I gazed dreamily out the window of the train, enraptured by the rolling countryside. I straightened in my seat, shifted my gaze, and allowed it to meander about the train, momentarily landing this way and that, pausing and lingering, and then continuing to wander. It was as if my eyes were moving of their own accord, searching for something. I knew not what I was looking for, only that there was something for which I was looking.
My gaze fell upon several well-dressed men and women wearing formal business attire with their briefcases resting in their laps. They were smiling; yet, their smiles seemed false, as if their smiles were masking a profound suffering within them. My gaze then fell upon a younger crowd that was chattering boisterously; although certainly not insincere, their laughter seemed to be artificial, a well-rehearsed charade designed to disguise the suffering that lay at the very core of their being.
My eyes then fell upon an elderly couple lightly holding hands, with grim looks of worry and discontent spelled on their faces. My gaze continued to wander, my eyes landing on the young and the elderly, the rich and the poor, the infirm and the healthy. Everywhere I looked I saw this suffering, and the realization began to dawn on me that life itself is fraught with suffering.
I closed my eyes, and took several deep breaths from my abdomen, breaths that came as naturally as the wind itself, and then opened my eyes once more with my gaze immediately falling upon a woan that was beautiful beyond measure. The beauty this woman radiated was greater than any that I had ever seen in my life to date. The beauty that attracted me so, was not an outward beauty, rather, it was an inward beauty; it was as if this woman glowed, emitted a golden light, the type that is said to envelope the beings of the great sages, and, in fact, in varying degrees envelopes all people.
She sat perfectly still, unflinching, the most peaceful presence that I had yet to come across in my young life. Even from a distance, I noticed the twinkle in her starry eyes, a twinkle that suggested a childlike nature, one of innocence and purity, untainted and unscathed by the habits of worldly life.
The train continued on, passing several more stops before I mustered up the courage to rise from my seat and approach this enchanting woman. As I moved towards her, an incredible feeling of lightness of being overcame me. I timidly sat in the seat facing the woman, with neither of us speaking a word. I raised my eyes to meet hers, and in that instant all notions of time had stopped, leaving me speechless. “Excuse me Jeremy, do you know what time it is?” the woman asked.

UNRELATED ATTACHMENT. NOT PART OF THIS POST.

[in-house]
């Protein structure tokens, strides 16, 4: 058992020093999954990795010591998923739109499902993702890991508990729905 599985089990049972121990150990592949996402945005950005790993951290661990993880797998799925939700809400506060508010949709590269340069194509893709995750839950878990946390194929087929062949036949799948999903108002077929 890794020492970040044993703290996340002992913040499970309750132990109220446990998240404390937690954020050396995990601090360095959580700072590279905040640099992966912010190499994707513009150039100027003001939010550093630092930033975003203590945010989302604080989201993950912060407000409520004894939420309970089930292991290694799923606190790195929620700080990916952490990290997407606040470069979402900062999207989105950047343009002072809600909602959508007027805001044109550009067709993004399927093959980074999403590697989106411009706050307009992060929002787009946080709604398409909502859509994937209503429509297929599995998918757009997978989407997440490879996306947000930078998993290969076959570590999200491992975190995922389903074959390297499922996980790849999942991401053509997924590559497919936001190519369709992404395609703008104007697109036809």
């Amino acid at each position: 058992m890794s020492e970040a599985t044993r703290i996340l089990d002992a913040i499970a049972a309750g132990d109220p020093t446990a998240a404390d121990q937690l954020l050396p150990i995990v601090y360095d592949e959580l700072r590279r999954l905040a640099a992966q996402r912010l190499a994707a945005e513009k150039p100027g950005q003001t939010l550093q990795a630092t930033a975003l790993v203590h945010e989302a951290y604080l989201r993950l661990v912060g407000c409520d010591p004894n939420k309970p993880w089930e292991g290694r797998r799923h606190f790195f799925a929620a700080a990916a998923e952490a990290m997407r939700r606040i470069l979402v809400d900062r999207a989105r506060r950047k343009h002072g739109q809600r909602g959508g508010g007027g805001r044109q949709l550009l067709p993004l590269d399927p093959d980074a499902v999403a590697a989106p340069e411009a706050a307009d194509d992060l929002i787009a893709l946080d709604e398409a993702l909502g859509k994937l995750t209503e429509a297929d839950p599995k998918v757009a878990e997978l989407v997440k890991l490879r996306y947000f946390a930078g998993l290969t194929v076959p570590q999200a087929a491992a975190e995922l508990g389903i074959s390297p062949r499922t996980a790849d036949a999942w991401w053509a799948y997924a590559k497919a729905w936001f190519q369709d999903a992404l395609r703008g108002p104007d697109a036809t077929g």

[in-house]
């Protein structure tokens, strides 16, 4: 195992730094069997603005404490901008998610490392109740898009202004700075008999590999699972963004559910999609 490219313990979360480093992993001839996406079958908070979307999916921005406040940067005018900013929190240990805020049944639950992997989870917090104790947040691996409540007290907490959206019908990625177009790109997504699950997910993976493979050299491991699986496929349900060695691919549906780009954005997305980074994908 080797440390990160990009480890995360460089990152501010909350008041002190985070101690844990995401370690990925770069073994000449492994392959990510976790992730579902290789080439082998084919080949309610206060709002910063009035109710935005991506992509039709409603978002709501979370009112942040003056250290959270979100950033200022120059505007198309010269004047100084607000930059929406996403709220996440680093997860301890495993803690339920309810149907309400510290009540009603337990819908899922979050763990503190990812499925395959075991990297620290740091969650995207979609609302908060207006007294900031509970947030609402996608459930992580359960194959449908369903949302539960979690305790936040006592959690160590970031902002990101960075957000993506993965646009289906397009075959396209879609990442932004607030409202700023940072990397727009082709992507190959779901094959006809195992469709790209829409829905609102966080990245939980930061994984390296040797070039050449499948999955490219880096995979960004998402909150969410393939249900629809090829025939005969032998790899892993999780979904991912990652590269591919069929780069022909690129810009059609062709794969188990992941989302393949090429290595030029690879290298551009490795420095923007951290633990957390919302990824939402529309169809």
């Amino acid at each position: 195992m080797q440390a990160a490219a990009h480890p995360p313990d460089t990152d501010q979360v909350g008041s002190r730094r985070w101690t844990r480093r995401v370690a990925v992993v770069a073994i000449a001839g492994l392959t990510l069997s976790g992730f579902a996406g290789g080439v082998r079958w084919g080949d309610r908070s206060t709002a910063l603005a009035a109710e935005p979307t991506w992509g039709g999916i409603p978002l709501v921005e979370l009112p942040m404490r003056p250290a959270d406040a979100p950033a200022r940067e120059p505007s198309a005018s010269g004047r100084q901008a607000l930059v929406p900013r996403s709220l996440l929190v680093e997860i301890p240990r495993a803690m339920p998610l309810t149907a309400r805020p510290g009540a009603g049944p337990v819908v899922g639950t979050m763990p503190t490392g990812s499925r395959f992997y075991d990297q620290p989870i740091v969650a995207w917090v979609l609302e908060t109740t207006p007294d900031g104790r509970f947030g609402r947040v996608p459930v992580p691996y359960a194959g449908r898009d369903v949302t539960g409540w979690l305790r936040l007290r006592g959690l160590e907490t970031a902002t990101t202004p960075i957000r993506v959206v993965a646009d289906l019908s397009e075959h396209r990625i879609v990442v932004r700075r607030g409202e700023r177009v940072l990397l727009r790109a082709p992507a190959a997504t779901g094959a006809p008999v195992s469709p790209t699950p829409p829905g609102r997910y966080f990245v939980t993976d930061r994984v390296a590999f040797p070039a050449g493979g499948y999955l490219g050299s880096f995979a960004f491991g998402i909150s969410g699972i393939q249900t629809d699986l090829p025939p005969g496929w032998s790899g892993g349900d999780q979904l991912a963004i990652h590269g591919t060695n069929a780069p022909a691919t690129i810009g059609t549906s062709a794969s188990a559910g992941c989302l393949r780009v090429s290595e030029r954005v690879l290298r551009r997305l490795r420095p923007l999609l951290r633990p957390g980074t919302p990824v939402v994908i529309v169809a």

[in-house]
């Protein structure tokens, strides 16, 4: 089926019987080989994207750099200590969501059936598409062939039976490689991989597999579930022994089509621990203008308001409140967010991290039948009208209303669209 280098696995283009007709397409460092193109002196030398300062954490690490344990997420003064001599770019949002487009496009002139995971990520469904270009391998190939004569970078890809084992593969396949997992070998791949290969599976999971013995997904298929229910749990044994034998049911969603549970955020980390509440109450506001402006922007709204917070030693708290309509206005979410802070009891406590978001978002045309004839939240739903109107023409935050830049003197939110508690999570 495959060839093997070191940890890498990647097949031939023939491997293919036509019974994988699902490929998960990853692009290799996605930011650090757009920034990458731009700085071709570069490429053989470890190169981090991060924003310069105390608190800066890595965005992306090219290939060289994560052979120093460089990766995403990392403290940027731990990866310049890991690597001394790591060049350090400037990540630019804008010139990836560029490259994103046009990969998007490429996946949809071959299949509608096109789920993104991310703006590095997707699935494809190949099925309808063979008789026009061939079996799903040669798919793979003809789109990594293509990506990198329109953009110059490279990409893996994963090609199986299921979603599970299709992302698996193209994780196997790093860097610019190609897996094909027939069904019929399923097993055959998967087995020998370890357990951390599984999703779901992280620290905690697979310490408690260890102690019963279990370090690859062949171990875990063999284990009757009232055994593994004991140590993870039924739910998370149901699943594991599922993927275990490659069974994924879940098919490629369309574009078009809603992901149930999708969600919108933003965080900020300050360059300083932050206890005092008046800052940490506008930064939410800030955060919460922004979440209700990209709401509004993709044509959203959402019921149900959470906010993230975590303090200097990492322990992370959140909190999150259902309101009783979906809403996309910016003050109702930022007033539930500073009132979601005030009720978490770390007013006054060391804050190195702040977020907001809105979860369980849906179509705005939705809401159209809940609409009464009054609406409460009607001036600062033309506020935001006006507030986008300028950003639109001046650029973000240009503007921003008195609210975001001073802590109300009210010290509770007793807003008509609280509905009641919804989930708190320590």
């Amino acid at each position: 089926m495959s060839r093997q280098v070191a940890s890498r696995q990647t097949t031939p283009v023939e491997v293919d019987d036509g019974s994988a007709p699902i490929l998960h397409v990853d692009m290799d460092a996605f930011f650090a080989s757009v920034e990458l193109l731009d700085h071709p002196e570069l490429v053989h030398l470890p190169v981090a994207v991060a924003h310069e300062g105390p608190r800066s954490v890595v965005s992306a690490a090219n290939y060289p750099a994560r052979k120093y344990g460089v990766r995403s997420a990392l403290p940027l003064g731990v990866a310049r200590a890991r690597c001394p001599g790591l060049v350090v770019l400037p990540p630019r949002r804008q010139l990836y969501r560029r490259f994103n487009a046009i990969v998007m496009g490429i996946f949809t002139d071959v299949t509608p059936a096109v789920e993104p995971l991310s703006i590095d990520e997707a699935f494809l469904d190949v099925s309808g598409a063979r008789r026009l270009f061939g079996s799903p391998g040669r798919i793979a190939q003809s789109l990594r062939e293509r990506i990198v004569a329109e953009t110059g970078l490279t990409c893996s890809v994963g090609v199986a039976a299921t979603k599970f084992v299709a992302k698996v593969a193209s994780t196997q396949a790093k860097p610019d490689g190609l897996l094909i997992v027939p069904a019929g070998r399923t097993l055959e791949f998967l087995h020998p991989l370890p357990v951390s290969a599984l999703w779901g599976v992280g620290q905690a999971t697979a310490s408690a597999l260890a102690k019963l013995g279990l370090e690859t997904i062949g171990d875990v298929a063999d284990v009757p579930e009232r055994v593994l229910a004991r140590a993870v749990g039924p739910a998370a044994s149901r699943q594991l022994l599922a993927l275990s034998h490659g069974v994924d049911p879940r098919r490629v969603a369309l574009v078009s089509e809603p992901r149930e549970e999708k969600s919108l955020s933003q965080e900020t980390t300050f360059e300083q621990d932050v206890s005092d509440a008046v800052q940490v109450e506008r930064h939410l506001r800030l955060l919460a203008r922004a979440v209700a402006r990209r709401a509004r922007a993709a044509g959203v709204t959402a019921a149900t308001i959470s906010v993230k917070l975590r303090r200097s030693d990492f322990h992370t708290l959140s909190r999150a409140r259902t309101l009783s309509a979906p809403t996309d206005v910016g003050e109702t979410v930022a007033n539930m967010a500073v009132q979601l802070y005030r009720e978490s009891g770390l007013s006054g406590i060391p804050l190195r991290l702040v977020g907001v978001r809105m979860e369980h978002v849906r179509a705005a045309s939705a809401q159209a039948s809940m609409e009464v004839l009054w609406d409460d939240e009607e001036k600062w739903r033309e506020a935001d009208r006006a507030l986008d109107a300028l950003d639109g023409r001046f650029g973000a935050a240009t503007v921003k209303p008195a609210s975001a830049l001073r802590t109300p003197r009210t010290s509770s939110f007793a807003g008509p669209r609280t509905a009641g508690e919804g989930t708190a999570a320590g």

She knew my name! How on Earth did this woman, this complete stranger, know my name?
“Um,” I stammered, disarmed, as I mechanically pulled out my old pocket-watch. “It’s 10:15.”
The woman’s eyes met mine again, her gaze penetrating deep into the core of my being as she smiled, a childlike smile. “The time is now,” she said, her voice as gentle as an ocean breeze. “The time is always now, and it always will be now, never forget that, Jeremy.”
I stared in disbelief at the modern day mystic seated before me on the train. “How do you know my name?” I asked, perplexed.
She gazed ever deeper into my being. “Names are meaningless, they are labels that keep us from seeing our interconnectedness, and they keep us from seeing the unified nature of our being. If you must really know the truth Jeremy, at the deepest and most fundamental level of our nature, it is that I am you.”
“You are me… are you telepathic or something like that?” I asked, hoping not to sound too embarrassed.
The woman began to laugh. Her laughter could not help but bring a smile to my face. “Yes Jeremy, of course, I am telepathic. Aren’t we all?” she asked, before continuing. “Telepathy is perfectly natural. The key is to quiet your mind, and free it from the distractions that usually preoccupy it. It has been said that there are windows through which we can enter into each other’s minds, but if no walls existed, then why do we need to erect windows?”
“Where I live, Jeremy, there is no distinction between you and I,” she continued. “There are no walls between our minds, nor between our hearts, so telepathy, as you call it, is just my way of tapping into a different part of my own consciousness, your consciousness.”
I continued to stare in disbelief, when, all of a sudden, the thought struck me like a hammer to the head of a nail, this woman was free from suffering. Unlike all of the other people that I had encountered in this life, this woman was entirely free from suffering. She had liberated herself and, in so doing, held the capacity to help others to liberate themselves.
The woman rose slowly to leave the train, she rose as gracefully as the morning sun.
“Will I ever see you again?” I asked sheepishly.
The woman laughed her melodious laugh that I had already come to love. “I am here Jeremy, all of the time. It is up to you to see me. I have ten thousand different names and I come in ten thousand different forms. My face can be seen in the innocent eyes of a child, in the heart of a snowflake, and in the glory of the setting sun. My voice can be heard in the song of a swan, in the roaring of an ocean tide, and in a whispering wind. My breath is the very breath of life itself. I am here and now, in every single moment I am there, all you have to do is choose to see me; wherever you are Jeremy, that is where I am, and that is where you will find me.”
“Always?” I asked.
The woman nodded her head as she departed the train. “Always.